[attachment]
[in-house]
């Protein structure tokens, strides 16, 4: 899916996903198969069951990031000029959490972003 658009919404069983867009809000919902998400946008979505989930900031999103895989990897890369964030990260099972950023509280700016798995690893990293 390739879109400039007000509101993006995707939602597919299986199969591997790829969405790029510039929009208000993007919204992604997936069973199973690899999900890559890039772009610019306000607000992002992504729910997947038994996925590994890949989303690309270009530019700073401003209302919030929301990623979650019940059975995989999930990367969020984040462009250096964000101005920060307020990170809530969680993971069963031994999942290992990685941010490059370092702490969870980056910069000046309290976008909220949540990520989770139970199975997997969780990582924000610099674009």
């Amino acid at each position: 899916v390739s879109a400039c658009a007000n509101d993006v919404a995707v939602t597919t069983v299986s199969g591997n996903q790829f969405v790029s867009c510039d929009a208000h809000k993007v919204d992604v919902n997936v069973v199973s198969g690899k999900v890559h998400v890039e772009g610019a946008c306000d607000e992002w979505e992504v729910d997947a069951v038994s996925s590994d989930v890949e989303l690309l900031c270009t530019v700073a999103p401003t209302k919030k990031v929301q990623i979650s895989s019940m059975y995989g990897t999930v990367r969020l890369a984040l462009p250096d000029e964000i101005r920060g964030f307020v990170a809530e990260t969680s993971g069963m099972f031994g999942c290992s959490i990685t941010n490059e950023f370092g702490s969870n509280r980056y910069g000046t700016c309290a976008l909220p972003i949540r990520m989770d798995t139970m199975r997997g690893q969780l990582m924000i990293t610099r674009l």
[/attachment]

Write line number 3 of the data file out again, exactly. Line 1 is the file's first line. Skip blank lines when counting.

């Amino acid at each position: 899916v390739s879109a400039c658009a007000n509101d993006v919404a995707v939602t597919t069983v299986s199969g591997n996903q790829f969405v790029s867009c510039d929009a208000h809000k993007v919204d992604v919902n997936v069973v199973s198969g690899k999900v890559h998400v890039e772009g610019a946008c306000d607000e992002w979505e992504v729910d997947a069951v038994s996925s590994d989930v890949e989303l690309l900031c270009t530019v700073a999103p401003t209302k919030k990031v929301q990623i979650s895989s019940m059975y995989g990897t999930v990367r969020l890369a984040l462009p250096d000029e964000i101005r920060g964030f307020v990170a809530e990260t969680s993971g069963m099972f031994g999942c290992s959490i990685t941010n490059e950023f370092g702490s969870n509280r980056y910069g000046t700016c309290a976008l909220p972003i949540r990520m989770d798995t139970m199975r997997g690893q969780l990582m924000i990293t610099r674009l």